Thank Michael Bay for single-handedly ruining the cop action genre in 2003. His Bad Boys II, a hateful, misogynistic small-dick view of the world blockbuster was so childishly, irresponsibly over-the-top that it only made sense for police movies to retreat into the realm of comedy. Will Smith and Martin Lawrence destroying whole villages with Hummers while punchlining their way to a two-and-a-half hour mark was probably rock-bottom. How could we take that genre seriously anymore?
That’s why it’s a great pleasure to say 22 Jump Street is a damned funny jest at the expense of not only the buddy cop genre, but sequels, franchises, and big-budget entertainment at large – while somehow sneaking a weird heart into the proceedings.
Yes, Edgar Wright’s kinetic Hot Fuzz will probably always be the ultimate cop lampoon (“Point Break or Bad Boys II?”). Its British flights of fancy and high frequency gag-making have made it the chief of police parody over the last decade. Yet 22 Jump Street puts its hat in the ring as a super fun, geeky statement on police actioners and franchises in general. It’s a top-notch comedy that goes for big laughs and earns them.
It also wisely distinguishes itself as more than a straight goof – it’s a buddy cop movie that actually could function alone as a dizzy action movie, and a weirdly sweet bromance. Taking all that into consideration, this is as good as Lethal Weapon 2. Really.
With the combined strength of its leads and directors, 22 Jump Street isn’t afraid to go all over the place at breathtaking speed. Sure, it misses at points, but when the jokes hit, they practically explode. This is wittier, more heartfelt, and more aware than a June release deserves to be.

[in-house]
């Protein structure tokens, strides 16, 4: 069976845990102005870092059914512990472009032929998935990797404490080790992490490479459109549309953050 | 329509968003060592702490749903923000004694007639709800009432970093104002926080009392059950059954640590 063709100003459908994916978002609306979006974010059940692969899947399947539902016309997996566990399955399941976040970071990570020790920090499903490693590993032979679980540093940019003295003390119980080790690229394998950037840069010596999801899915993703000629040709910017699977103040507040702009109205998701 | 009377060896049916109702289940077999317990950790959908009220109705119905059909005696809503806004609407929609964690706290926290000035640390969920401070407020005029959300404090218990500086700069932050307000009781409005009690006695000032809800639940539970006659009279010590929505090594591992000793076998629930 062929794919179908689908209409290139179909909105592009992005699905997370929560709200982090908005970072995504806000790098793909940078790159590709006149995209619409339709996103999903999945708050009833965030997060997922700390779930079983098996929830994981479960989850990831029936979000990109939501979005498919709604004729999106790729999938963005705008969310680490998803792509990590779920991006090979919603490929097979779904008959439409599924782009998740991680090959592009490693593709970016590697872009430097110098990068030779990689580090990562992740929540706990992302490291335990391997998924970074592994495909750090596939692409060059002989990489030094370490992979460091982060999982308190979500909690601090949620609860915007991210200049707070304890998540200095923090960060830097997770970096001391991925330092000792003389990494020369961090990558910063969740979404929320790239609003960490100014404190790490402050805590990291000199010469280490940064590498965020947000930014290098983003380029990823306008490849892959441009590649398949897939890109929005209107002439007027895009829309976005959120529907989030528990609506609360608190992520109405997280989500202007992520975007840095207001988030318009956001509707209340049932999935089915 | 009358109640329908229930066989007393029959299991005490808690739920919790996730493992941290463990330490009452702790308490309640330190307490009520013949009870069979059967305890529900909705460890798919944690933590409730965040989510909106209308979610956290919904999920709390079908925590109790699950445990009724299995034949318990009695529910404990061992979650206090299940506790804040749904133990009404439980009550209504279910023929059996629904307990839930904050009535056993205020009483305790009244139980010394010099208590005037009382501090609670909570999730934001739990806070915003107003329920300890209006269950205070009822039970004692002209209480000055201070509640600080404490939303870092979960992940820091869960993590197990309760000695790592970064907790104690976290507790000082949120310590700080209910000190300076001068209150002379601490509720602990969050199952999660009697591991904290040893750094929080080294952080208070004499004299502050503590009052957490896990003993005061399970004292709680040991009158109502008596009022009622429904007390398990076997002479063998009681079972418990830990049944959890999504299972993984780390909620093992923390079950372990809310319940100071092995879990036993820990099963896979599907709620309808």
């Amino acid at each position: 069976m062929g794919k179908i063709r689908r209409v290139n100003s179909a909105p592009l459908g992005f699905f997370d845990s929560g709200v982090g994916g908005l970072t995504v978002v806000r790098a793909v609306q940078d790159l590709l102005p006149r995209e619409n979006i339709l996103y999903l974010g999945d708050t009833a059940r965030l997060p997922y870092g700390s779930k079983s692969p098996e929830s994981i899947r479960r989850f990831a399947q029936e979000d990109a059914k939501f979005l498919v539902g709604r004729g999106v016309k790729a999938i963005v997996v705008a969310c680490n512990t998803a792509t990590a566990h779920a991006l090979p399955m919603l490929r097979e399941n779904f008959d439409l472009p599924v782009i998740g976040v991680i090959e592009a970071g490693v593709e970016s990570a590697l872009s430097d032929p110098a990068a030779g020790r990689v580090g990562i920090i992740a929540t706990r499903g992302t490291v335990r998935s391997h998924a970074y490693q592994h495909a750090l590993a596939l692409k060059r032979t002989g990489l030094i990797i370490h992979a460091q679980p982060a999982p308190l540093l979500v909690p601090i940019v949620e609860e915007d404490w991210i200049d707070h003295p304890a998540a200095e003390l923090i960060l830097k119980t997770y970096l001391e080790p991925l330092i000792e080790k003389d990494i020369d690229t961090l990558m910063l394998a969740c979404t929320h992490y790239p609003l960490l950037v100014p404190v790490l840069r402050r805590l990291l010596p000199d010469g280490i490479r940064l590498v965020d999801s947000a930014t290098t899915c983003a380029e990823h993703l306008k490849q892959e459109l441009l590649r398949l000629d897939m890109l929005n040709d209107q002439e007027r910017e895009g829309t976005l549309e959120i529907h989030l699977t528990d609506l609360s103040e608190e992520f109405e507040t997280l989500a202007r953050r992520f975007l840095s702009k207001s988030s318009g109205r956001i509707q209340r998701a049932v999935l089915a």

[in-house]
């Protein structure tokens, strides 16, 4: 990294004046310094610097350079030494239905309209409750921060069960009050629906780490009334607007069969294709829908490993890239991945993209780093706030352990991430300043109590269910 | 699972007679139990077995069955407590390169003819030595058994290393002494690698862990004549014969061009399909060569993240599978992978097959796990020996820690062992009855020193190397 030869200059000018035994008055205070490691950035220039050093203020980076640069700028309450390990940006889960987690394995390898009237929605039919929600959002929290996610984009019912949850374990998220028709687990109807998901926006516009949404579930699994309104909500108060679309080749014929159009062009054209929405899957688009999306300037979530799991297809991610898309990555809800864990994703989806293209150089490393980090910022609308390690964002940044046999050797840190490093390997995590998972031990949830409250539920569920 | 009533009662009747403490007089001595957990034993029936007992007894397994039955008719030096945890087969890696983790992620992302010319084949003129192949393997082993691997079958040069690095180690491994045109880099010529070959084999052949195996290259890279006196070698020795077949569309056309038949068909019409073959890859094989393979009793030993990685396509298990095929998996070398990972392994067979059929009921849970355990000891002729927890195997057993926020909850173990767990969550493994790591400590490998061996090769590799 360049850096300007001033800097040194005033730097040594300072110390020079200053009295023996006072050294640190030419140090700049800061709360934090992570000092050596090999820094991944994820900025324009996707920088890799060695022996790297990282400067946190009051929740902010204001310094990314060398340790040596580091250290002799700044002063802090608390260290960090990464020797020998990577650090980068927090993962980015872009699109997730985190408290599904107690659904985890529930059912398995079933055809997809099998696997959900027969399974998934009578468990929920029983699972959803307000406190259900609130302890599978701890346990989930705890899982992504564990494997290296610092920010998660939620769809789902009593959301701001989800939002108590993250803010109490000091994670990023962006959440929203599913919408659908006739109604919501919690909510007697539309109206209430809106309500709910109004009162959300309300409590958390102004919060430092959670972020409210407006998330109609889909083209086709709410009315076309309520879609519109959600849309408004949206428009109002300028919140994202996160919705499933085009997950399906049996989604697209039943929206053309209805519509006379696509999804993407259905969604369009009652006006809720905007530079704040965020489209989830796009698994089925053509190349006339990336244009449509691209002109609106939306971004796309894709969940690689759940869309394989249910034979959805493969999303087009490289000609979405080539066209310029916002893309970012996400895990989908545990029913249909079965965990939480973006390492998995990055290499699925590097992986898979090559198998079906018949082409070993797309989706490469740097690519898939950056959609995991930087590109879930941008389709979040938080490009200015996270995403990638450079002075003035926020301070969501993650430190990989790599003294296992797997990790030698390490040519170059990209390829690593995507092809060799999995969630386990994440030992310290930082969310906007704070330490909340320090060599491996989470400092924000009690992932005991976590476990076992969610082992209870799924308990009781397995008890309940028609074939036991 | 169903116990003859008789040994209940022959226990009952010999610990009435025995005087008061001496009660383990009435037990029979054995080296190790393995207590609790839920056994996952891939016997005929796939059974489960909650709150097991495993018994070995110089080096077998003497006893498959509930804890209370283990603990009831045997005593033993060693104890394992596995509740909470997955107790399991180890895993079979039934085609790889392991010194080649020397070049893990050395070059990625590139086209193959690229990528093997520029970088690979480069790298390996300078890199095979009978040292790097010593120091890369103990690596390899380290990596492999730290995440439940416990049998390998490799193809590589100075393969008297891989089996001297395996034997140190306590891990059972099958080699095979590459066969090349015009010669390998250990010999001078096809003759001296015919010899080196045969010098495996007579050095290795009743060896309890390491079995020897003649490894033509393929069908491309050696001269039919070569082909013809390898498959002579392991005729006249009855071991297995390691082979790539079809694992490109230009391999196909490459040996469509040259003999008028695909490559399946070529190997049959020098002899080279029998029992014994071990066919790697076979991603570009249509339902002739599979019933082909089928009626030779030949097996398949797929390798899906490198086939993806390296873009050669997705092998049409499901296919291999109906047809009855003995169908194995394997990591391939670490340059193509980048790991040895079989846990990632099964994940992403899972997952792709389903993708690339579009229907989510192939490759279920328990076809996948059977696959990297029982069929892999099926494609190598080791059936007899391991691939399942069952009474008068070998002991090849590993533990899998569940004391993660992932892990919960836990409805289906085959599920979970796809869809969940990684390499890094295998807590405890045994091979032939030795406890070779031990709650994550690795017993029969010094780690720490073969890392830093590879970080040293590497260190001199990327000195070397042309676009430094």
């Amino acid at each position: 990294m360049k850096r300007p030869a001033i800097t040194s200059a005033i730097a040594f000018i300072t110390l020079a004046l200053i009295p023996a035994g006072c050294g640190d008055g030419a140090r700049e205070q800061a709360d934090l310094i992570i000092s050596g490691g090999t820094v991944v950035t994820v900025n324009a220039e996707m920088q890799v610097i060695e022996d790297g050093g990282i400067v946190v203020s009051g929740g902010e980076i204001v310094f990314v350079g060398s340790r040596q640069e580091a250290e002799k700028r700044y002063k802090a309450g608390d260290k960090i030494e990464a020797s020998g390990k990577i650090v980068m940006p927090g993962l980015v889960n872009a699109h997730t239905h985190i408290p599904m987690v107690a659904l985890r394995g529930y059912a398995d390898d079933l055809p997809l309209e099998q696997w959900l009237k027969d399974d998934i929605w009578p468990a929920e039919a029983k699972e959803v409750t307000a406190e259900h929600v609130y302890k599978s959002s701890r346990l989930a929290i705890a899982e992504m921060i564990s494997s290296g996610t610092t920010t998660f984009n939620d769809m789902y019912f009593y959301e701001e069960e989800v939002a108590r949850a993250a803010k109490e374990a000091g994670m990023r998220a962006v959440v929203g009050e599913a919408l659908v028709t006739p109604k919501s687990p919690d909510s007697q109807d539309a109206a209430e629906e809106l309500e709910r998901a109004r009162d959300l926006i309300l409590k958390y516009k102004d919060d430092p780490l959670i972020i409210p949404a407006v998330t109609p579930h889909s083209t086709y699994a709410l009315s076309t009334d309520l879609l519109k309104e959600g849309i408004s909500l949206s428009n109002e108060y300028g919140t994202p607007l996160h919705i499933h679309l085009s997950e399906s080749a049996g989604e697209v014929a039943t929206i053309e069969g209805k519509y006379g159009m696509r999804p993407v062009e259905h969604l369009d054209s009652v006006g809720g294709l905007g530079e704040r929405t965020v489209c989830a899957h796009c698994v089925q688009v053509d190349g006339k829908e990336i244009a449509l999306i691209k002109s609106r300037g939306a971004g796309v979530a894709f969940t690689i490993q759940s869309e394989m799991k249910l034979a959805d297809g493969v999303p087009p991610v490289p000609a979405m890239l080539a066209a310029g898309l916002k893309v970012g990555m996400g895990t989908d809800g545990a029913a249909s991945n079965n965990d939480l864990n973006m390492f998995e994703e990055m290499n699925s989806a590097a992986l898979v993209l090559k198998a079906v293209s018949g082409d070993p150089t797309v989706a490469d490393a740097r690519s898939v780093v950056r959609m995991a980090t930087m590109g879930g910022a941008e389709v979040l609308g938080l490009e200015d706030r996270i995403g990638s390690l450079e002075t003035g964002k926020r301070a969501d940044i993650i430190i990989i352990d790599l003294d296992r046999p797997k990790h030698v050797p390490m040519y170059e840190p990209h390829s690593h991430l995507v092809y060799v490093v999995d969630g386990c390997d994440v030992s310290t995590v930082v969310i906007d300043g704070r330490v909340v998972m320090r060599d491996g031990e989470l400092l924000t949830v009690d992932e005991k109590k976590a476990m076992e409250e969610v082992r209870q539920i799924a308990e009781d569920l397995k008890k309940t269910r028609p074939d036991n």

Schmidt (Jonah Hill) and Jenko (Channing Tatum) were pretending to be high schoolers in an attempt to bust a student drug ring two years ago. Since then, they were promoted to undercover, which as evidenced by a hugely botched drug deal at the local docks (an octopus attacks Schmidt, they forget their terrible Mexican accents), the two are told to do the same thing as last time. Deputy Hardy (Nick Offerman) tells the duo that their new capers aren’t working. Jenko and Schmidt need to do what they did the last time, which is go undercover, and everybody will be happy. In fact, Hardy doubles their budget, which Jenko and Schmidt scoff at, as if it will bring greater returns in their crime-busting. Nice play on sequels, guys.
The dudes enroll in a local university, and at times it’s literally, annoyingly the same as the last film. Yet, despite the leads mocking the commercial needs of the whole shebang, somehow this movie has greater returns. The jokes are bolder, more extreme. Hill will say quite possibly anything to get a laugh, and he can get one. Just sit back and enjoy his slam poetry and/or his fear of his boss (Ice Cube). Tatum, on the other hand, knows that he can be a himbo to great effect. There’s something about a grown man saying “f*ck you, brain” in frustration with his own stupidity that feels Homer Simpson-esque. Schmidt and Jenko are so much more engaging this time. The two have an abiding love for each other with mockingly overt homoerotic subtext. It’s cheap, and an easy riff on the buddy genre, but every so often we see their deep friendship emerge. It’s just lucky chemistry with Hill and Tatum. Maybe these guys could be Riggs and Murtaugh for Millennials, and the older folks that liked them.
Newly minted directors Phil Lord and Chris Miller (The Lego Movie, Cloudy With a Chance of Meatballs) have such a spastic body of work by now, yet these two can keep a movie together amidst high and lowbrow moves. For every joke that flops, or perfunctory action sequence, there are a dozen other great ideas. Consider an Annie Hall reference that works as a nod to recapturing old magic in a sequel, but also as a love letter to Woody Allen. Stick around for the cameos and brilliant end credits that summarize the business this movie’s in. 22 Jump Street works so hard to earn its action comedy badge.
2012’s 21 Jump Street was a clever, knowing surprise. It was a low-budget, high-energy riff on TV to movie adaptations and the popularity of nostalgia properties hijacking multiplexes. 22 Jump Street is a shockingly superior film that capitalizes on its predecessor’s model while maturing into itself as a likeable, lead-driven franchise.